By Corey Friedman
It isn’t your typical Christian rock album, but then, Five Iron Frenzy has never adhered to the Bible-bookstore formula. Roaring back from a 10-year hiatus, the iconoclastic octet isn’t about to start now.
Financed by a much-publicized Kickstarter campaign — the Denver-based band sought just $30,000, but fans pledged nearly a quarter-million — Five Iron is back with “Engine of A Million Plots,” an independent Nov. 25 release. Faith provides some buoyancy in the 12-track, 41-minute offering, but the group explores dark territory and unapologetically plants its flag there.
In “Zen and the Art of Xenophobia,” frontman and chief lyricist Reese Roper lashes out at fundamentalist anti-Muslim sentiment and the hypocrisy of warmongering conservatives. “Shut the door and save the kids,” Roper sings. “Lock and load — just like Jesus did.”
The music video for “Zen” takes place on the stage of an American history play and depicts a bearded Jesus blasting costumed Founding Fathers with a machine gun. It’s stark sarcastic imagery meant to make Christians compare contemporary church saber-rattling with the biblical Jesus’ message of peace.
In a radio-ready chorus reminiscent of “Dookie”-era Green Day, the self-described ska act flirts with pop-punk: “The United States of Amnesia/Make us numb, make it numb, anesthesia/Cut the cord, close the door, we don’t know ya/It’s the zen and the art of xenophobia.”
As a contrast to Roper’s sardonic war-whooping on “Zen,” Five Iron trombone player Dennis Culp turns the other cheek on hope anthem “I’ve Seen the Sun.” Culp’s clever lyrics are among the album’s best: “I fight tsunamis with an umbrella/I deal the left hook like a Mother Teresa/I’m facing down death like a fly on the windscreen/You bring the warheads; I’m bringing ice cream.”
In the album’s second single, “Into Your Veins,” Roper plays a shrewd pusher offering lyrics and music in place of smack, crack or pills. “I am trafficking bliss/I sell wholesale with a kiss/I am a dealer of words…”
Five Iron has grown and matured in its decade of dormancy, but give bassist and guitarist Scott Kerr some of the credit for the band’s supercharged sound. A founding FIF member, Kerr left the band when he lost his Christian faith. After rejoining the lineup, the avowed agnostic wrote or co-wrote music for 11 of the album’s 12 tracks.
Kerr’s lyrics on the closing song, “Blizzards and Bygones,” portray a seeker with lingering curiosity about the spiritual realm. His journey of faith and faithlessness lends an earnest authenticity to the album. On the first track, Roper grapples with doubt and yearns for certainty: “My only hope is that You cannot not be real.”
That song, “Against a Sea of Troubles” borrows a few phrases (and its title) from Hamlet’s famed third-act soliloquy. The lyrics paint a picture of impending death but make no reference to suicide, so perhaps imputing Prince Hamlet’s motives to Roper is stretching the literary allusion.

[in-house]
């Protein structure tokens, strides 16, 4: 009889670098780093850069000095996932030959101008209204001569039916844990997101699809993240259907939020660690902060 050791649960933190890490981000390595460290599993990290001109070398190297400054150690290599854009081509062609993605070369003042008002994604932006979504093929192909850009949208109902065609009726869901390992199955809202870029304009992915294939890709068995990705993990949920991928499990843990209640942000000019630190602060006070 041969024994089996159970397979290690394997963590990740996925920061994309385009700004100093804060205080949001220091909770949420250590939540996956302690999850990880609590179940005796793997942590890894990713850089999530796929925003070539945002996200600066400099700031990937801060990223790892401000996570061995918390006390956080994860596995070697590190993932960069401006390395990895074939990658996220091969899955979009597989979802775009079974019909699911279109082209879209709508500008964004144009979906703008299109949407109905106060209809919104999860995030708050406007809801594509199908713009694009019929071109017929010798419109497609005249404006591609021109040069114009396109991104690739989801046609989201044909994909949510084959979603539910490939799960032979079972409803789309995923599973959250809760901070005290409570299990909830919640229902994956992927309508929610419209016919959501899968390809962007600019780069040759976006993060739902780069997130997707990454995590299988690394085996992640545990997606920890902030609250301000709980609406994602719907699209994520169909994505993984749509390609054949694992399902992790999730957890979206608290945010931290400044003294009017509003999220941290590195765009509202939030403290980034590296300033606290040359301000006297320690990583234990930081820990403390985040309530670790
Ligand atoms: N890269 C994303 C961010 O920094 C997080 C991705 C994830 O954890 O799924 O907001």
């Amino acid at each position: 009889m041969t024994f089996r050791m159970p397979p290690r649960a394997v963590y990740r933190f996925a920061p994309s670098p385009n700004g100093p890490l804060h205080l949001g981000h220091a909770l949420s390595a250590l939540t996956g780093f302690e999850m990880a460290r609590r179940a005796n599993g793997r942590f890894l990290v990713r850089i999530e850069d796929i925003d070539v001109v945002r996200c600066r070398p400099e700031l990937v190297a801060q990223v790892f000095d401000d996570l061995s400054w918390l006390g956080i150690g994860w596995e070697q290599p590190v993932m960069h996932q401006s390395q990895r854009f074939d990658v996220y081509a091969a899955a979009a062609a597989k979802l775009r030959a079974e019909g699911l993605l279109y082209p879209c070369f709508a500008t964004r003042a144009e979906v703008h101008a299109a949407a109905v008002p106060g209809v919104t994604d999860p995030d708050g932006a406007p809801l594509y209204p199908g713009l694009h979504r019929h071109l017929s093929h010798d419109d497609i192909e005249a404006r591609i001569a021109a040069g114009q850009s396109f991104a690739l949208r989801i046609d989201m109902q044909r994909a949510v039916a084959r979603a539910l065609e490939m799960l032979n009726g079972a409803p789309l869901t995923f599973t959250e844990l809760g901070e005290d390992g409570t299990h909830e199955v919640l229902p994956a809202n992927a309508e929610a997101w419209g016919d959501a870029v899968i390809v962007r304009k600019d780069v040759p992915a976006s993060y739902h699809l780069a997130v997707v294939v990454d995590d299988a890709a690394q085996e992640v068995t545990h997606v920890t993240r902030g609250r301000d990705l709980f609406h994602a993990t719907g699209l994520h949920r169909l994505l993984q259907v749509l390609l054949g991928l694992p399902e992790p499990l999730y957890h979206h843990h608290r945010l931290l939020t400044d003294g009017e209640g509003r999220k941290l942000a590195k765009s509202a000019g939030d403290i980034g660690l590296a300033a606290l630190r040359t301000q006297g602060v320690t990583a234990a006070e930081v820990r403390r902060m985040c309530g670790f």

One thing’s for sure about the Frenzy vocalist, however: He would rather be bellowing into a mike than punching a timecard. On EOMP’s fourth cut, “We Own the Skies,” Roper waxes rueful about the band’s careerism-driven breakup: “A Trojan horse inside my chest/is screaming for the life I left/My kingdom for a steady paycheck.”
“I am a breadwinner,” he declares in the first verse. “I chose to brick these walls somehow/Beneath the city spires, I gave my shoulders to the plow/Cold and cruel the concrete/The wicked pavement chokes the sky/I chose this path/The one so often traveled by.”
Five Iron Frenzy split in 2003 so its members could pursue grownup jobs and families. Following a short-lived stint in the band Roper, which released a single album and disbanded after the tour, its namesake singer became a nurse.
EOMP showcases a more mature Five Iron, but traces of the band’s zany humor and self-deprecating wit remain. “Battle-Dancing Unicorns With Glitter” is vintage Frenzy: A call-to-arms for teenage outcasts and late bloomers with goofy lyrics set to a catchy tune. It’s the kind of song that screams to be covered on “Glee.”
Comic-book nerds will also delight in EOMP’s second cut, “So Far,” which references Superman, The Incredible Hulk, Captain America and Spider-Man. (“If gamma rays blast through my fragile outside/A hulking mass grows as my cells divide.”)
The album breaks some new sonic ground, continuing Five Iron’s progression from third-wave ska to rock with horns. Songs are shorter, averaging a little over 3 minutes and consisting mostly of two verses, a quick chorus and sometimes a bridge. Plodding power ballads are notably absent.
Perhaps EOMP’s brevity is by design. Like Roper’s metaphorical drug dealer, it’s in songwriters’ best interest to keep their customers clamoring for more.
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